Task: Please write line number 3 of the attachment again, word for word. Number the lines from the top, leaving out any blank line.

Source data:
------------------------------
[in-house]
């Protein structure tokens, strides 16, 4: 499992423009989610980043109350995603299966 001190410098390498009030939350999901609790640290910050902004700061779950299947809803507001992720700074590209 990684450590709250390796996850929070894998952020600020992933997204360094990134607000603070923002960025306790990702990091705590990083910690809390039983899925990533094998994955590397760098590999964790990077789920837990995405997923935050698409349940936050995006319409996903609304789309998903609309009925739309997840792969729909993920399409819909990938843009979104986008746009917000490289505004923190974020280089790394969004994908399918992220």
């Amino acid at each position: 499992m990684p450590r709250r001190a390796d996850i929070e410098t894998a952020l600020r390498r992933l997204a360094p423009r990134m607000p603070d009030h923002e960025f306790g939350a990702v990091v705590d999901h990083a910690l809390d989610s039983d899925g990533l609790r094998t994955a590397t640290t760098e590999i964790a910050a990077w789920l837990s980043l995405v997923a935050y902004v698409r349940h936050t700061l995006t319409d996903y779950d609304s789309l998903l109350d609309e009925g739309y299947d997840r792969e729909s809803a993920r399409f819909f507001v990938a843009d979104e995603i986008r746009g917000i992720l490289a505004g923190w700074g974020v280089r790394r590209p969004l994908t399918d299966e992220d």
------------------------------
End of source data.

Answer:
């Amino acid at each position: 499992m990684p450590r709250r001190a390796d996850i929070e410098t894998a952020l600020r390498r992933l997204a360094p423009r990134m607000p603070d009030h923002e960025f306790g939350a990702v990091v705590d999901h990083a910690l809390d989610s039983d899925g990533l609790r094998t994955a590397t640290t760098e590999i964790a910050a990077w789920l837990s980043l995405v997923a935050y902004v698409r349940h936050t700061l995006t319409d996903y779950d609304s789309l998903l109350d609309e009925g739309y299947d997840r792969e729909s809803a993920r399409f819909f507001v990938a843009d979104e995603i986008r746009g917000i992720l490289a505004g923190w700074g974020v280089r790394r590209p969004l994908t399918d299966e992220d």